After his move to New York, Potthast made scenes of people enjoying leisurely holidays at the beach and rocky harbor views his specialty. He spent summer months in any one of a number of seaside art colonies, including Gloucester, Rockport and Cape Cod in Massachusetts, and Ogunquit and Monhegan Island, Maine. Such was his love of the beach that, when he resided in New York, he would journey out on fair days to Coney Island or Far Rockaway with his easel, paintbox, and a few panels.

There is an exhibit of Potthast’s work called “Eternal Summer:The Art of Edward Henry Potthast” at the Cincinnati Art Museum on view now until September 8,2013.

excerpts from

Trivia Night


If you are looking for a great party idea, this is it. We had a Trivia Night at our Yacht Club the other night.Spearheaded by a very clever person here, there was a committee of 12 people that came up with questions ranging from “Every breed of dog except one has a pink tongue.What breed is it?” (chow) to many geographical questions which had most people stumped.We also asked questions such as “what part of the blue crab is colored blue?”(the claws) “What fitness guru appeared as a meatball in a TV commercial?”(Richard Simmons)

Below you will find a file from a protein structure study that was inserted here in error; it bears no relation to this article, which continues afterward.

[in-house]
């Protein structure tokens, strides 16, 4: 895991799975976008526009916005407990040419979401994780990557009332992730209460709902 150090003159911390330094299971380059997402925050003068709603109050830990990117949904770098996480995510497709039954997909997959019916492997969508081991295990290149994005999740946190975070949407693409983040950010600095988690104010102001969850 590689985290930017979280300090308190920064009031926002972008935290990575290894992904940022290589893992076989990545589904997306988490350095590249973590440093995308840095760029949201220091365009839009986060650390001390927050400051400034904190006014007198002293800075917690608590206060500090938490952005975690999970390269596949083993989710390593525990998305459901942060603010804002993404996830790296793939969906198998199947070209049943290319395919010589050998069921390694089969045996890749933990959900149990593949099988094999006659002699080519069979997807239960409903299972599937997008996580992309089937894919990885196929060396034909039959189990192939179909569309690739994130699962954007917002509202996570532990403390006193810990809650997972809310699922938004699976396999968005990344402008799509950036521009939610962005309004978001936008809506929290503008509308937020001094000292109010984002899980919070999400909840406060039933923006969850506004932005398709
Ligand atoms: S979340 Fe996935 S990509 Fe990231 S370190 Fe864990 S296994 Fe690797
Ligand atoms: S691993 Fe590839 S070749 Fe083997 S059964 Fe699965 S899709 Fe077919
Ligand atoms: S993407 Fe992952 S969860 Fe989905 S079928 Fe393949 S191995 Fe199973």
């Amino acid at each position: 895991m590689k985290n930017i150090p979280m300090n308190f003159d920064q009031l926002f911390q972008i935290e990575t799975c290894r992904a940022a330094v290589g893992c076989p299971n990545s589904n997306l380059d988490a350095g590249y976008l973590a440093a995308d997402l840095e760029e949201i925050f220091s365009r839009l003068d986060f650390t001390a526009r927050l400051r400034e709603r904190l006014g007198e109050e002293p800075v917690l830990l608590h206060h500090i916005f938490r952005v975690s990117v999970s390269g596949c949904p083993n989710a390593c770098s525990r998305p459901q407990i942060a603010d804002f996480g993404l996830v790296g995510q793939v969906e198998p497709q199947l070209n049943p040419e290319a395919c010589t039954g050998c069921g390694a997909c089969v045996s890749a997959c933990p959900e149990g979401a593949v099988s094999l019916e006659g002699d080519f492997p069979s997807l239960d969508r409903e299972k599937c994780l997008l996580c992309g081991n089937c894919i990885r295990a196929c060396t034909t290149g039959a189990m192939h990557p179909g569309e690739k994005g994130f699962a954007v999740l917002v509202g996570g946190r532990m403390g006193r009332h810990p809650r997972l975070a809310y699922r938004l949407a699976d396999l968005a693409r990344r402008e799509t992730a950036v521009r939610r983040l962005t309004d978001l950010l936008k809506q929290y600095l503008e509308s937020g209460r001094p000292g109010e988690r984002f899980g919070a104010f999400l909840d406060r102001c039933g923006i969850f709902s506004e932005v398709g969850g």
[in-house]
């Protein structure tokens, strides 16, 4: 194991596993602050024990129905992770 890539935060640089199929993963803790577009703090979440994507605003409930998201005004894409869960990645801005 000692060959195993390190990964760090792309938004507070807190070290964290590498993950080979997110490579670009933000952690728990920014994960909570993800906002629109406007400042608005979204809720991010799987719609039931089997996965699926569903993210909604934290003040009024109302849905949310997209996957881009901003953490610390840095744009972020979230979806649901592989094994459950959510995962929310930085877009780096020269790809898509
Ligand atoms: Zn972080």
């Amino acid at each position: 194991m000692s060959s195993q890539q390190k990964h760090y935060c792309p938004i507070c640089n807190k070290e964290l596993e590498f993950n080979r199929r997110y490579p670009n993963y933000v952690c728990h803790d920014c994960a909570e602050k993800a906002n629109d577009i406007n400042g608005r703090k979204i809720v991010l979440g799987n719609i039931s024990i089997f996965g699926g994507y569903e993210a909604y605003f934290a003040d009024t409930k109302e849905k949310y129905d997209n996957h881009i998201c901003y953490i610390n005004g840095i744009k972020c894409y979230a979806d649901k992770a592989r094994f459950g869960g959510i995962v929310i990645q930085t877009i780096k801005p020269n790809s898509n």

Each of the 12 teams of 8 people had a white board. They chose one secretary for each table. The question would be asked and they had 30 seconds to confer and to answer-holding up their respective white boards. For each correct answer they received two points. At the end of the evening,we had a bonus round which took names of families in our community and had the reverse name..for instance the word “emptier” meant FULLER…”tactful”….BLUNT and so on.
The prize at the end of the evening was a really creative owl(for wisdom,of course) that the organizer found and made a stand for.The thought is that every other year we will hold a Trivia Night and the winning team will have their names on the trophy for all to see in years to come.We also made five baskets filled with fun games,candies,chips and drinks and raffled those off at the end of the evening.

George Howe Colt


The intricate challenge that brothers pose for each other, aptly characterized by the playwright Athol Fugard as a “blood knot,” is right up there with the most intense, frustrating, rewarding and self-defining of social bonds. If I speak from experience, having one brother, think how much more is George Howe Colt, with three — an older, Harry, and two younger, Ned and Mark — authorized to expatiate on the subject. Anyone who’s had the pleasure of reading Colt’s previous, National Book Award-­nominated work, “The Big House” (2003), will know his delicate, detailed, ironically self-­mocking way with prose, and his lucid, affectionate fair-­mindedness. That book dealt mainly with the generational fortunes of his Boston/Cape Cod WASP clan; the present one, “Brothers,” is more a meditation on himself and his contemporaries, seen through the fraternal lenses.